Thank you so much for your comment, henacynflin! It is helpful to hear from others on this topic. I’m so glad that your mother and brother benefited so much from ECT. I’ve heard so many other people talk about how it saved their lives, too, but sometimes such conversations are limited to only certain places. The stigma of mental illness and treatments like ECT is still unfortunately strong.

      I hope that you continue to be spared mental illness, and I thank you for being such a great support to your family.

      Liked by 1 person

    • updownflight January 3, 2018 / 1:33 pm

      I hope you don’t either. I hope I don’t need it again. Wishing both of us a healthy happy 2018!

      Liked by 1 person

  2. bravingmentalillness January 2, 2018 / 11:18 pm

    Hi! Thanks for being so open about your experience. I haven’t looked into ECT or known anyone who’s tried it. So, this information is great in case someone asks me. 😀

    Liked by 1 person

  3. Kira January 3, 2018 / 5:08 am

    I also had ECT. It really helped me and I had no significant negative side effects. My memory wasn’t affected much. I had unilateral ECT that included maintenance treatments. I have no idea how many total treatments I had but it was a lot.

    Liked by 2 people

    • updownflight January 3, 2018 / 1:40 pm

      Thanking for sharing, Kira! I’m glad ECT helped you and am happy to hear from someone who went on to have the maintenance treatments with no significant side effects.

      Like

  4. Cogitator January 3, 2018 / 7:33 am

    What a story to share, and helpful to many I am sure. I have not had ECT but my friend has, and she had serious memory gaps. Its interesting to hear an insiders view.

    Liked by 1 person

    • updownflight January 3, 2018 / 1:43 pm

      Thank you for your kind feedback on my ECT post, Cogitator! I hope both you and your friend are doing well now.

      Like

  5. tonyroberts January 3, 2018 / 8:21 am

    Thank you for this well-written, dispassionate, personal narrative about a treatment vastly misunderstood in our society. I received six rounds of treatment which did no significant harm or good. I saw others, however, who rebounded tremendously. My assessment is that it should be a last-resort treatment in a highly monitored setting.

    Liked by 1 person

    • updownflight January 3, 2018 / 1:47 pm

      I appreciate your kind feedback and your sharing your experience, tonyroberts. I’m sorry that ECT was not entirely helpful for you. I hope by now you are feeling better from some other treatment, time, or healthy living/self care.

      Liked by 1 person

  6. Besticanbe January 3, 2018 / 3:49 pm

    Thank you for your very informative post. In 2010 I had to go into a mental hospital for a severe depression. I stayed in bed and slept for six days, only getting up to go to the bathroom. The combination of medications they gave me were totally ineffective. Then as a last resort, the hospital psychiatrist suggested I have ECT.

    When I look back I am amazed that I was so ignorant about that treatment. Many of the things you mentioned were things I had never even considered: I wasn’t prepared to have more than one treatment, paid no thought to the expense, and certainly had nobody who would be willing to stay with afterwards.

    I felt so bad I agreed immediately, my thought processes were non existent at the time, but as far as I can remember he changed his mind about giving me this treatment. So I have no experience of it, but I am pleased I now know more about it so that I can make an informed decision should I need to in the future.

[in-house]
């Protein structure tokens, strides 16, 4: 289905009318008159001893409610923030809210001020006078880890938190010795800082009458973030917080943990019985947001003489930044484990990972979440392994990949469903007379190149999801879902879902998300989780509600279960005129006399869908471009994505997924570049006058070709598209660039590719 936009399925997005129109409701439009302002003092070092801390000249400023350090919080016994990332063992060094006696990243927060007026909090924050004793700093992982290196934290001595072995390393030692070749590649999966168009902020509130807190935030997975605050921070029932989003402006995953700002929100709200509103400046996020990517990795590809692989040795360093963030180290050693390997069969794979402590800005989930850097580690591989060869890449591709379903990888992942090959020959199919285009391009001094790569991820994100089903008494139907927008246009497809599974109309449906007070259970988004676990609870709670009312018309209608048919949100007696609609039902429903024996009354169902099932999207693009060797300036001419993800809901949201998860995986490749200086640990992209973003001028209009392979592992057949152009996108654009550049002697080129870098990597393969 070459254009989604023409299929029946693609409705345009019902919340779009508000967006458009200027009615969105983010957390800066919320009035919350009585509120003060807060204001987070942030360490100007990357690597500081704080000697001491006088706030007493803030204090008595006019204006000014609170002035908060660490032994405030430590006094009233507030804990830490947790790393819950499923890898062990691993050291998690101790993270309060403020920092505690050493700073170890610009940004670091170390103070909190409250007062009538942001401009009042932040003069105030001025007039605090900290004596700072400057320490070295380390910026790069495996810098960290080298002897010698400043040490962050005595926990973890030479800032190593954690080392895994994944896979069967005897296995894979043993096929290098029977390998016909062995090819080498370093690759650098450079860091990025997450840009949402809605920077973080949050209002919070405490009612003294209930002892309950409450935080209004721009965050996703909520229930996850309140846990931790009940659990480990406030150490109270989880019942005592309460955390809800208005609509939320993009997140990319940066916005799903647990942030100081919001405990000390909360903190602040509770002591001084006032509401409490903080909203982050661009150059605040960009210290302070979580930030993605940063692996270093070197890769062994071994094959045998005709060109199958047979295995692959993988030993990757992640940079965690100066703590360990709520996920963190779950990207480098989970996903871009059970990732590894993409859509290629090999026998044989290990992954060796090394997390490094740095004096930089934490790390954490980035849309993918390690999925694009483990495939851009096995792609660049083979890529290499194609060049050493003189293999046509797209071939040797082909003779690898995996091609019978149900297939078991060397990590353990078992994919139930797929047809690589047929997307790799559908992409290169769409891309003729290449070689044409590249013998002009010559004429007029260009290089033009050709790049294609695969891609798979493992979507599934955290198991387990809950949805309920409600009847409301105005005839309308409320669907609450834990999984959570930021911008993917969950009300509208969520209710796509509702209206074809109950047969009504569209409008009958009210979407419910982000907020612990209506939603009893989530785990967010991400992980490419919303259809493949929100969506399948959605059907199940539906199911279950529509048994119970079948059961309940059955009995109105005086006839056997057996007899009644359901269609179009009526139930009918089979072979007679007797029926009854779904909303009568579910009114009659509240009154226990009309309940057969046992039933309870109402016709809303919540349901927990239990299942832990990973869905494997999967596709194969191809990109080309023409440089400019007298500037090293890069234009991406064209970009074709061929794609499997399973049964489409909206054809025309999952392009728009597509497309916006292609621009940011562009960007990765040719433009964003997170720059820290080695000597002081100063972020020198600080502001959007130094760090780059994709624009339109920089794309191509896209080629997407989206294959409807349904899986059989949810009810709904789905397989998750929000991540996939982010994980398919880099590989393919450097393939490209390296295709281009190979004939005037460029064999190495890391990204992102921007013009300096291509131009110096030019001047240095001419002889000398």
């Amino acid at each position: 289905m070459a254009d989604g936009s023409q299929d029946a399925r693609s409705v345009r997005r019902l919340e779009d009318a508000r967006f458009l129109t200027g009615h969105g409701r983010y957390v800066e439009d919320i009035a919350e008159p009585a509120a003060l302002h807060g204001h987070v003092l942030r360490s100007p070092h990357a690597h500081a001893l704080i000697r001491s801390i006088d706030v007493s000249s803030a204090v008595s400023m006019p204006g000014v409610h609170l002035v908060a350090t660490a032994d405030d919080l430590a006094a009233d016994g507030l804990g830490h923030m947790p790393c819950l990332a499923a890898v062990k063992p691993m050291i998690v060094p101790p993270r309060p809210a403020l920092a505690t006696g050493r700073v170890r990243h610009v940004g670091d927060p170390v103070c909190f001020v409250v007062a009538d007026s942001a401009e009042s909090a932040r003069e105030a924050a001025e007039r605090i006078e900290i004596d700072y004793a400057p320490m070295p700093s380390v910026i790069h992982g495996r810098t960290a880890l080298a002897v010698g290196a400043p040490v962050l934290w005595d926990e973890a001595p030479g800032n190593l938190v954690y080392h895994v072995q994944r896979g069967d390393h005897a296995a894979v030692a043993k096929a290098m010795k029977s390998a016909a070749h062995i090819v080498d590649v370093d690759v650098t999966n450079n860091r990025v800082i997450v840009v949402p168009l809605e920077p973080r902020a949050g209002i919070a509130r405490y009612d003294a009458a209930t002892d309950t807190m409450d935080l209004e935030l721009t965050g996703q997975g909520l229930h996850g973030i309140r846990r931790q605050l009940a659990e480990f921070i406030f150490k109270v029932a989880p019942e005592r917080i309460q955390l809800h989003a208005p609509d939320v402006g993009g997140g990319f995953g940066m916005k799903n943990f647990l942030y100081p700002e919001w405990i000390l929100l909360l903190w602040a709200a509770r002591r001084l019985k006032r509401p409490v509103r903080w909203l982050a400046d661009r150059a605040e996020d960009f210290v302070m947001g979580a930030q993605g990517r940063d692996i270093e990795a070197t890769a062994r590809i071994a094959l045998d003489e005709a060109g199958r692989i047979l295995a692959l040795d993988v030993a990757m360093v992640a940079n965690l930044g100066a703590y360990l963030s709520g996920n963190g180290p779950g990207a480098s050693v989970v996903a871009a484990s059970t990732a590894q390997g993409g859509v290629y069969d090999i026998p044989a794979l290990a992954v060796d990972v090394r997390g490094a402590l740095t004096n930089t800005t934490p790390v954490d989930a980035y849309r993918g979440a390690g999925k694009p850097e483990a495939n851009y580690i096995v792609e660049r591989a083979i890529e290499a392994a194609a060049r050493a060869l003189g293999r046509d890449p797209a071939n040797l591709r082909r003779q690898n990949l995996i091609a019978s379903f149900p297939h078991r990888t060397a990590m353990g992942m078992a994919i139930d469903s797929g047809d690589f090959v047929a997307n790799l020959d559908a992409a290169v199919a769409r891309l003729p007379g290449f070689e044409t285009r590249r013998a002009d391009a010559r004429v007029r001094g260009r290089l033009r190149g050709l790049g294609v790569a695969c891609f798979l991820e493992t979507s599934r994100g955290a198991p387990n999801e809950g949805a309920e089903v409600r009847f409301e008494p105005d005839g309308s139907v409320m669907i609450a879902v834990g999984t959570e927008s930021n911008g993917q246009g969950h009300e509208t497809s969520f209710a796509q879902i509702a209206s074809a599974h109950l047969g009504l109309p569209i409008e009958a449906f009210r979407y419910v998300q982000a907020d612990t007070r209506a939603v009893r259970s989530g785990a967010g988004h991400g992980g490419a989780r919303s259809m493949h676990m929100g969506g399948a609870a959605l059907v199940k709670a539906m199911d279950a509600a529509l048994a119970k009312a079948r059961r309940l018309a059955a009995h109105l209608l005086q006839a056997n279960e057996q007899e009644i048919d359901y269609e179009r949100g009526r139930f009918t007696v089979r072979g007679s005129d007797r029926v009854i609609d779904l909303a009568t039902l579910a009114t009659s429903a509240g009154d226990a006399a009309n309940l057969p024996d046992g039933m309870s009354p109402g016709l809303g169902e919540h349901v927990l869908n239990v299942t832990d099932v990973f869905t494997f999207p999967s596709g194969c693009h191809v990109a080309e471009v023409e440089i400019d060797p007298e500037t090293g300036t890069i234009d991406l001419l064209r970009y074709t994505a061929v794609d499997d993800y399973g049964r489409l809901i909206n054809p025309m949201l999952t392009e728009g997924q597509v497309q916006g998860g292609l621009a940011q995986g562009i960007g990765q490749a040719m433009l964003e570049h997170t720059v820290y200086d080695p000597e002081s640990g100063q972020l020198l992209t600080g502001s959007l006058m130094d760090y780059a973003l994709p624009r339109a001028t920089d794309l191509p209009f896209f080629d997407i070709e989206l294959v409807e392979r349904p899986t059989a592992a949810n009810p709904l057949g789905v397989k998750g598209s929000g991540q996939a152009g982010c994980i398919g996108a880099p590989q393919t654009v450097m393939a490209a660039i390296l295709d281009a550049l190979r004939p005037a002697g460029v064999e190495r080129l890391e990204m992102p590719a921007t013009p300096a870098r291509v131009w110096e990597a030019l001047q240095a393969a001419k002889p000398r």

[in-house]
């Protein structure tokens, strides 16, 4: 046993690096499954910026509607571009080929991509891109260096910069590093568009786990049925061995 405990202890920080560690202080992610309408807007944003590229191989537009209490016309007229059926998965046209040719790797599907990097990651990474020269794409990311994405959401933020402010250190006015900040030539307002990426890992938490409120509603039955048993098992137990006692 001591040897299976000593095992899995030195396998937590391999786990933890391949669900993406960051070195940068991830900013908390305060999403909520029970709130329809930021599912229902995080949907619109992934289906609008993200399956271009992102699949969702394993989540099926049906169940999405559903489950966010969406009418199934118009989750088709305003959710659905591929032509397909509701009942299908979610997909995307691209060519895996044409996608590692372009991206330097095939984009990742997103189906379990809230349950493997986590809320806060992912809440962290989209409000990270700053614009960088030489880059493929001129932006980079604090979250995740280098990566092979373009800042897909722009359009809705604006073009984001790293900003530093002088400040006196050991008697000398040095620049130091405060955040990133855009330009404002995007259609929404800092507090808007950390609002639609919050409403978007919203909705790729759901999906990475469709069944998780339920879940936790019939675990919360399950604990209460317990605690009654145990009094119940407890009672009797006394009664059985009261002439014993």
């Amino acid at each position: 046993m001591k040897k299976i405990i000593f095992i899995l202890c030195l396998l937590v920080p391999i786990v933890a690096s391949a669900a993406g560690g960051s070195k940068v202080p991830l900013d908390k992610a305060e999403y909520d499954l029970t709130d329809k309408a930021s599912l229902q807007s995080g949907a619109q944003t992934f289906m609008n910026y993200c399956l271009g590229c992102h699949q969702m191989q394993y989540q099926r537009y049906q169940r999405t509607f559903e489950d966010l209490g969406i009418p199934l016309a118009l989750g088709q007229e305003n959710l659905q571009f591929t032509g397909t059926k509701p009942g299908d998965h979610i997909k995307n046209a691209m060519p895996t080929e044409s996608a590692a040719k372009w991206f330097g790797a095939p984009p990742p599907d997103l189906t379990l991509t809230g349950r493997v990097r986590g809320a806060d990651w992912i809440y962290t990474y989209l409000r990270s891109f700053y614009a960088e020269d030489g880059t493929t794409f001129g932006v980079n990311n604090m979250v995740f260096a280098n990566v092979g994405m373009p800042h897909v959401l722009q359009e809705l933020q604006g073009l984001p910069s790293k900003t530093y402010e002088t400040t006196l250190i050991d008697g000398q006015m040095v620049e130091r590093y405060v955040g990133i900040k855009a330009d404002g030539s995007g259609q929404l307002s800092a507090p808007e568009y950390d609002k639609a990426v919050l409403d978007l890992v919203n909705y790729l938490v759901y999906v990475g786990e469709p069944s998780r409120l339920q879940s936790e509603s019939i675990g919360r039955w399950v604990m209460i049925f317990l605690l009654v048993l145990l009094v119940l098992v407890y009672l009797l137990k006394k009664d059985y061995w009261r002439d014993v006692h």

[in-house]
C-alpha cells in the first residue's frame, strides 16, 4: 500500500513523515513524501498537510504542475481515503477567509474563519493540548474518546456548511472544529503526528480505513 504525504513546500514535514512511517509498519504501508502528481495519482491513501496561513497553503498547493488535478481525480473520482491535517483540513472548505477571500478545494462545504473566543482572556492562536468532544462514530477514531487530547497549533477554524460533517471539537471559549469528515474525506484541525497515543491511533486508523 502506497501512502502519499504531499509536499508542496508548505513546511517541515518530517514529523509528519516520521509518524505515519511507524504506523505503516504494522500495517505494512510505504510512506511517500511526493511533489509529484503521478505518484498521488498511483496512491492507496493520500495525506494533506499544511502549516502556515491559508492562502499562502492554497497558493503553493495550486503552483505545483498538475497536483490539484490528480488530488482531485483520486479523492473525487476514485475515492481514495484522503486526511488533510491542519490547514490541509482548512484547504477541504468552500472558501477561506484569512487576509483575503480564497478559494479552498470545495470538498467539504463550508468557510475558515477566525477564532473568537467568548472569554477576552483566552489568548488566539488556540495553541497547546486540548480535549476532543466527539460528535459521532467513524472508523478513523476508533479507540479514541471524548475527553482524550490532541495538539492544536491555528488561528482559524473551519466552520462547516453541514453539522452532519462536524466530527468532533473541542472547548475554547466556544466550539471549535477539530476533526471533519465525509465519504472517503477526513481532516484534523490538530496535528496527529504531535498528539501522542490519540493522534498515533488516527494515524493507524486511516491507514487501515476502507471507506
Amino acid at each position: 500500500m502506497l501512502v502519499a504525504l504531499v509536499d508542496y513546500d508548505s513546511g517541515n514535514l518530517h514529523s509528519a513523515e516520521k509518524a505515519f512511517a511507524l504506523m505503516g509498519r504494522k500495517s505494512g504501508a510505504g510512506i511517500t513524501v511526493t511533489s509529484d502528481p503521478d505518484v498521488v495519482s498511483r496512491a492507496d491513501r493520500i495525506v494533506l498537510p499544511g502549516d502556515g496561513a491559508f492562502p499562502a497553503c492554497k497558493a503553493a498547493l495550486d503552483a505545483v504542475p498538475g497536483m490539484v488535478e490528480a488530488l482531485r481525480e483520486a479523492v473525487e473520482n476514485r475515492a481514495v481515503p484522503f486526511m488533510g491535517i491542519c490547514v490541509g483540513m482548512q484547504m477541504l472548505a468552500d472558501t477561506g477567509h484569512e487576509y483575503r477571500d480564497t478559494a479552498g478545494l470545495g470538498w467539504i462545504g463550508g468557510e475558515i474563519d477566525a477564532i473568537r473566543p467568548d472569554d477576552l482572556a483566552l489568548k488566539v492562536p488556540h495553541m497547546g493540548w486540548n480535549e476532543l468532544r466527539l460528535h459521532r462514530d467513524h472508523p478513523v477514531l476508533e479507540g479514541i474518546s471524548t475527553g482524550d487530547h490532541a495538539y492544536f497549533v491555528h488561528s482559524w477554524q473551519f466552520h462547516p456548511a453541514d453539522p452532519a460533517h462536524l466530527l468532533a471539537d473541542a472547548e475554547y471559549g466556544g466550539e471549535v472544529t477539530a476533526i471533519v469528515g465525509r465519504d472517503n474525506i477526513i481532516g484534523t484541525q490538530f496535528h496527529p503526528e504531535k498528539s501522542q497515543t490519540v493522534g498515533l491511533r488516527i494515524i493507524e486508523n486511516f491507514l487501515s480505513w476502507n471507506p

Liked by 1 person

    • updownflight January 3, 2018 / 4:54 pm

      Hi besticanbe. It is a shame that people know so little about ECT other than the frightening images from long ago in the past. I recall when it was first suggested to me that the doctor didn’t even explain it much to me, and I was too mentally unwell to think about asking questions.

      Like

  7. BipolarOnFire January 3, 2018 / 5:48 pm

    I have had over 40 ECT treatments and I am now stable and completely off ECT. I hope to God I never need it again.

    Liked by 1 person

    • updownflight January 3, 2018 / 7:36 pm

      I’m so glad to read that you are stable, BipolarOnFire. Thank you for sharing your success story. It’s important for people with bipolar disorder to know that stability eventually returns, even if you have to use intense treatments to get it. It’s a shame we sometimes have to put ourselves through so much stress to rid ourselves of it.

      I, too, hope you never need ECT again.

      Liked by 1 person

  8. Vincent Schrader February 21, 2018 / 4:49 am

    I’ve fought depression since my dad came home from WWII. I’m 75+ now. Been through every chemical “fix” known. Nothing works any more. I have a good doc who says ECT is most effective on his geriatric patients. I’m still raising a granddaughter, supporting a totally disabled son-in-law, a 35 yr old autistic son. They’re the only things that keep me alive, other than my wife and some xanax (strictly monitored). I wish I could take the leap, but the memory issues scare hell out of me.

    Liked by 1 person

  9. Vince February 21, 2018 / 4:54 am

    I’ve fought depression since my dad came home from WWII. I’m 75+ now. Been through every chemical “fix” known. Nothing works any more. I have a good doc who says ECT is most effective on his geriatric patients. I’m still raising a granddaughter, supporting a totally disabled son-in-law, a 35 yr old autistic son. They’re the only things that keep me alive, other than my wife and some xanax (strictly monitored). I wish I could take the leap, but the memory issues scare hell out of me.

    Liked by 1 person

    • updownflight February 21, 2018 / 1:57 pm

      I can understand the fear of memory issues, but as I said, they weren’t permanent for me and not so severe as to seriously affect my functioning. I guess it depends on various factors. I’ve read that unilateral treatments are less notorious for that side effect than bilateral. If you are interested in ECT, do ask your doctor lots of questions. It’s good to learn that it is known to be effective for geriatric patients.

      I hope you can finally get some relief from depression soon.

      Like